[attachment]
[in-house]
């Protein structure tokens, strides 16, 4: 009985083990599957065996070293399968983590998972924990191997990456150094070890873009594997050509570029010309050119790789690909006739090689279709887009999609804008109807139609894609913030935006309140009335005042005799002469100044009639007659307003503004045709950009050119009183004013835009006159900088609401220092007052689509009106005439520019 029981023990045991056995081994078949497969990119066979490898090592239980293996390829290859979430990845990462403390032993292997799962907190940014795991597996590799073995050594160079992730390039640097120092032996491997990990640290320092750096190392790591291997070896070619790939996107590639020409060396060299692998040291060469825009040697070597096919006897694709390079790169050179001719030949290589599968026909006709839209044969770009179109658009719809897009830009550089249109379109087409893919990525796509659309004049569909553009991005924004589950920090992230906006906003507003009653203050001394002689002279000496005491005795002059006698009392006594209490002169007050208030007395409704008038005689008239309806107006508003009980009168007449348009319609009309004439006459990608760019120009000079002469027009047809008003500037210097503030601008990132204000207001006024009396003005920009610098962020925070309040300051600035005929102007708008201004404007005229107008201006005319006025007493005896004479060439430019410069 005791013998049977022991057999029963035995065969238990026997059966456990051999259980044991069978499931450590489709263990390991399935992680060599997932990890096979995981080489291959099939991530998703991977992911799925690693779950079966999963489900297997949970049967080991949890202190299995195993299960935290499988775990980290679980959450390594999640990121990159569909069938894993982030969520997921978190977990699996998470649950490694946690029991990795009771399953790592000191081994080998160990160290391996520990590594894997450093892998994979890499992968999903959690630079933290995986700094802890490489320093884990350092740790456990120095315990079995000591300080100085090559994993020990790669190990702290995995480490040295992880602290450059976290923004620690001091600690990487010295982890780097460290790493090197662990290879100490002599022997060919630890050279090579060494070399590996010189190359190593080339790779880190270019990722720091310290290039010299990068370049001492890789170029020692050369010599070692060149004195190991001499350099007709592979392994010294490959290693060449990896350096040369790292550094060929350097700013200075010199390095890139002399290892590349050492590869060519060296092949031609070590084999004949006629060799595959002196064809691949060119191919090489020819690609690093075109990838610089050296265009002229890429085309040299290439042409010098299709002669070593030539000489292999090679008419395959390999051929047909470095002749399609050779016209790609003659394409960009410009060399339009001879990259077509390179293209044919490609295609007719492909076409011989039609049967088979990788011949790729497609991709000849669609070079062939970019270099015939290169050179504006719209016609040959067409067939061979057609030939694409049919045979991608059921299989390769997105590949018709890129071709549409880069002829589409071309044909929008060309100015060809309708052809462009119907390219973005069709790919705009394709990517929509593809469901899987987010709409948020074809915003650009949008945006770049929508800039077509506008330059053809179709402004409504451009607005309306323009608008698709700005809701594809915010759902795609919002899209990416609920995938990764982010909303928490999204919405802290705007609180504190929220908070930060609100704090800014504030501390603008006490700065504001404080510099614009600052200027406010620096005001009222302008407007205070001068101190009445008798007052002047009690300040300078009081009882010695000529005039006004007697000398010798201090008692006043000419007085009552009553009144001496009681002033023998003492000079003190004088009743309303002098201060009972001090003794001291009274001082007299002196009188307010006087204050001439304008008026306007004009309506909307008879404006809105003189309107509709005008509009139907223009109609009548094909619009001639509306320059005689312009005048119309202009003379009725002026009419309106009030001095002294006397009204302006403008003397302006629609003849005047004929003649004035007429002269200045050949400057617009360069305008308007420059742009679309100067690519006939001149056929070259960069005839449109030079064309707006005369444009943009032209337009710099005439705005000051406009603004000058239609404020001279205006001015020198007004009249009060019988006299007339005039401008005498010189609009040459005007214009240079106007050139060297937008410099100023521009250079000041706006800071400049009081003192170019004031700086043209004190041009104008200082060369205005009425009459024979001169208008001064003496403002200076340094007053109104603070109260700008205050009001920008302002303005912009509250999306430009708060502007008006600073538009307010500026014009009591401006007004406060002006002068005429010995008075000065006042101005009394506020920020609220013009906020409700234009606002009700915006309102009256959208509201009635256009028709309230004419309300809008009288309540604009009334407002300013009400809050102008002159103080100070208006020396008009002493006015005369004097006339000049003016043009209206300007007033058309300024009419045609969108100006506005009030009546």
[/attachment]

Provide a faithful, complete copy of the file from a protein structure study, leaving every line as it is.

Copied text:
[in-house]
């Protein structure tokens, strides 16, 4: 009985083990599957065996070293399968983590998972924990191997990456150094070890873009594997050509570029010309050119790789690909006739090689279709887009999609804008109807139609894609913030935006309140009335005042005799002469100044009639007659307003503004045709950009050119009183004013835009006159900088609401220092007052689509009106005439520019 029981023990045991056995081994078949497969990119066979490898090592239980293996390829290859979430990845990462403390032993292997799962907190940014795991597996590799073995050594160079992730390039640097120092032996491997990990640290320092750096190392790591291997070896070619790939996107590639020409060396060299692998040291060469825009040697070597096919006897694709390079790169050179001719030949290589599968026909006709839209044969770009179109658009719809897009830009550089249109379109087409893919990525796509659309004049569909553009991005924004589950920090992230906006906003507003009653203050001394002689002279000496005491005795002059006698009392006594209490002169007050208030007395409704008038005689008239309806107006508003009980009168007449348009319609009309004439006459990608760019120009000079002469027009047809008003500037210097503030601008990132204000207001006024009396003005920009610098962020925070309040300051600035005929102007708008201004404007005229107008201006005319006025007493005896004479060439430019410069 005791013998049977022991057999029963035995065969238990026997059966456990051999259980044991069978499931450590489709263990390991399935992680060599997932990890096979995981080489291959099939991530998703991977992911799925690693779950079966999963489900297997949970049967080991949890202190299995195993299960935290499988775990980290679980959450390594999640990121990159569909069938894993982030969520997921978190977990699996998470649950490694946690029991990795009771399953790592000191081994080998160990160290391996520990590594894997450093892998994979890499992968999903959690630079933290995986700094802890490489320093884990350092740790456990120095315990079995000591300080100085090559994993020990790669190990702290995995480490040295992880602290450059976290923004620690001091600690990487010295982890780097460290790493090197662990290879100490002599022997060919630890050279090579060494070399590996010189190359190593080339790779880190270019990722720091310290290039010299990068370049001492890789170029020692050369010599070692060149004195190991001499350099007709592979392994010294490959290693060449990896350096040369790292550094060929350097700013200075010199390095890139002399290892590349050492590869060519060296092949031609070590084999004949006629060799595959002196064809691949060119191919090489020819690609690093075109990838610089050296265009002229890429085309040299290439042409010098299709002669070593030539000489292999090679008419395959390999051929047909470095002749399609050779016209790609003659394409960009410009060399339009001879990259077509390179293209044919490609295609007719492909076409011989039609049967088979990788011949790729497609991709000849669609070079062939970019270099015939290169050179504006719209016609040959067409067939061979057609030939694409049919045979991608059921299989390769997105590949018709890129071709549409880069002829589409071309044909929008060309100015060809309708052809462009119907390219973005069709790919705009394709990517929509593809469901899987987010709409948020074809915003650009949008945006770049929508800039077509506008330059053809179709402004409504451009607005309306323009608008698709700005809701594809915010759902795609919002899209990416609920995938990764982010909303928490999204919405802290705007609180504190929220908070930060609100704090800014504030501390603008006490700065504001404080510099614009600052200027406010620096005001009222302008407007205070001068101190009445008798007052002047009690300040300078009081009882010695000529005039006004007697000398010798201090008692006043000419007085009552009553009144001496009681002033023998003492000079003190004088009743309303002098201060009972001090003794001291009274001082007299002196009188307010006087204050001439304008008026306007004009309506909307008879404006809105003189309107509709005008509009139907223009109609009548094909619009001639509306320059005689312009005048119309202009003379009725002026009419309106009030001095002294006397009204302006403008003397302006629609003849005047004929003649004035007429002269200045050949400057617009360069305008308007420059742009679309100067690519006939001149056929070259960069005839449109030079064309707006005369444009943009032209337009710099005439705005000051406009603004000058239609404020001279205006001015020198007004009249009060019988006299007339005039401008005498010189609009040459005007214009240079106007050139060297937008410099100023521009250079000041706006800071400049009081003192170019004031700086043209004190041009104008200082060369205005009425009459024979001169208008001064003496403002200076340094007053109104603070109260700008205050009001920008302002303005912009509250999306430009708060502007008006600073538009307010500026014009009591401006007004406060002006002068005429010995008075000065006042101005009394506020920020609220013009906020409700234009606002009700915006309102009256959208509201009635256009028709309230004419309300809008009288309540604009009334407002300013009400809050102008002159103080100070208006020396008009002493006015005369004097006339000049003016043009209206300007007033058309300024009419045609969108100006506005009030009546």